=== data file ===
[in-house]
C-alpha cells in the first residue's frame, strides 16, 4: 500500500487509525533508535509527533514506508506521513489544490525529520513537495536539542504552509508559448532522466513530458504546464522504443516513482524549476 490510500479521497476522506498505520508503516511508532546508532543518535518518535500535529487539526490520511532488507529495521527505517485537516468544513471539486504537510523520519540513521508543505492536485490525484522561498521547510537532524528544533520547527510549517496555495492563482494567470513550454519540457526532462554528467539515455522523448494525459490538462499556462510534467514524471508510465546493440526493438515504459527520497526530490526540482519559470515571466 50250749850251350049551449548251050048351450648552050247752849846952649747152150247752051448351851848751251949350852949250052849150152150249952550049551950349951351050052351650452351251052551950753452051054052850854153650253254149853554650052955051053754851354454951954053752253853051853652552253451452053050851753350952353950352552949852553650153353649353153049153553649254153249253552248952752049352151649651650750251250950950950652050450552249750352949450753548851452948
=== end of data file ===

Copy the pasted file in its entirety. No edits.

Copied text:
[in-house]
C-alpha cells in the first residue's frame, strides 16, 4: 500500500487509525533508535509527533514506508506521513489544490525529520513537495536539542504552509508559448532522466513530458504546464522504443516513482524549476 490510500479521497476522506498505520508503516511508532546508532543518535518518535500535529487539526490520511532488507529495521527505517485537516468544513471539486504537510523520519540513521508543505492536485490525484522561498521547510537532524528544533520547527510549517496555495492563482494567470513550454519540457526532462554528467539515455522523448494525459490538462499556462510534467514524471508510465546493440526493438515504459527520497526530490526540482519559470515571466 50250749850251350049551449548251050048351450648552050247752849846952649747152150247752051448351851848751251949350852949250052849150152150249952550049551950349951351050052351650452351251052551950753452051054052850854153650253254149853554650052955051053754851354454951954053752253853051853652552253451452053050851753350952353950352552949852553650153353649353153049153553649254153249253552248952752049352151649651650750251250950950950652050450552249750352949450753548851452948